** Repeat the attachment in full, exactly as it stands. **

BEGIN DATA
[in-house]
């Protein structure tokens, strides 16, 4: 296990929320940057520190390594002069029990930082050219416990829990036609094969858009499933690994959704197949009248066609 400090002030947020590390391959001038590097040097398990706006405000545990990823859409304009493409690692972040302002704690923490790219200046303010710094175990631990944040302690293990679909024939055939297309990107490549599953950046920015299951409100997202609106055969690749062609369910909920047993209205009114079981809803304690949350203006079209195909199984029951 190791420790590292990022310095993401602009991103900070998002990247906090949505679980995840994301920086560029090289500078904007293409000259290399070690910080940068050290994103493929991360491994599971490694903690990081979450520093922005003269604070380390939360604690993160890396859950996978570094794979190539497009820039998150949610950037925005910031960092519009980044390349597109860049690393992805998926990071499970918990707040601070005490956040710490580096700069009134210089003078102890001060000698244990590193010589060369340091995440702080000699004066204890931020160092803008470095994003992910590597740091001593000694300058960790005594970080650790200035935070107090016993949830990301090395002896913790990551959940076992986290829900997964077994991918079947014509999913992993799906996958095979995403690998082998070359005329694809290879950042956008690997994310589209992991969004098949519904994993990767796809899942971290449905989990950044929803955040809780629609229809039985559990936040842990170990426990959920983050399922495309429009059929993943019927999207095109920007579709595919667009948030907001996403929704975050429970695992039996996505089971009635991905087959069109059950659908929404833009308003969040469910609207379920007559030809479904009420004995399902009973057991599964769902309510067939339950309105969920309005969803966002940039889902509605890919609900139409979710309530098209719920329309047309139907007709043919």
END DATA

[in-house]
């Protein structure tokens, strides 16, 4: 296990929320940057520190390594002069029990930082050219416990829990036609094969858009499933690994959704197949009248066609 400090002030947020590390391959001038590097040097398990706006405000545990990823859409304009493409690692972040302002704690923490790219200046303010710094175990631990944040302690293990679909024939055939297309990107490549599953950046920015299951409100997202609106055969690749062609369910909920047993209205009114079981809803304690949350203006079209195909199984029951 190791420790590292990022310095993401602009991103900070998002990247906090949505679980995840994301920086560029090289500078904007293409000259290399070690910080940068050290994103493929991360491994599971490694903690990081979450520093922005003269604070380390939360604690993160890396859950996978570094794979190539497009820039998150949610950037925005910031960092519009980044390349597109860049690393992805998926990071499970918990707040601070005490956040710490580096700069009134210089003078102890001060000698244990590193010589060369340091995440702080000699004066204890931020160092803008470095994003992910590597740091001593000694300058960790005594970080650790200035935070107090016993949830990301090395002896913790990551959940076992986290829900997964077994991918079947014509999913992993799906996958095979995403690998082998070359005329694809290879950042956008690997994310589209992991969004098949519904994993990767796809899942971290449905989990950044929803955040809780629609229809039985559990936040842990170990426990959920983050399922495309429009059929993943019927999207095109920007579709595919667009948030907001996403929704975050429970695992039996996505089971009635991905087959069109059950659908929404833009308003969040469910609207379920007559030809479904009420004995399902009973057991599964769902309510067939339950309105969920309005969803966002940039889902509605890919609900139409979710309530098209719920329309047309139907007709043919």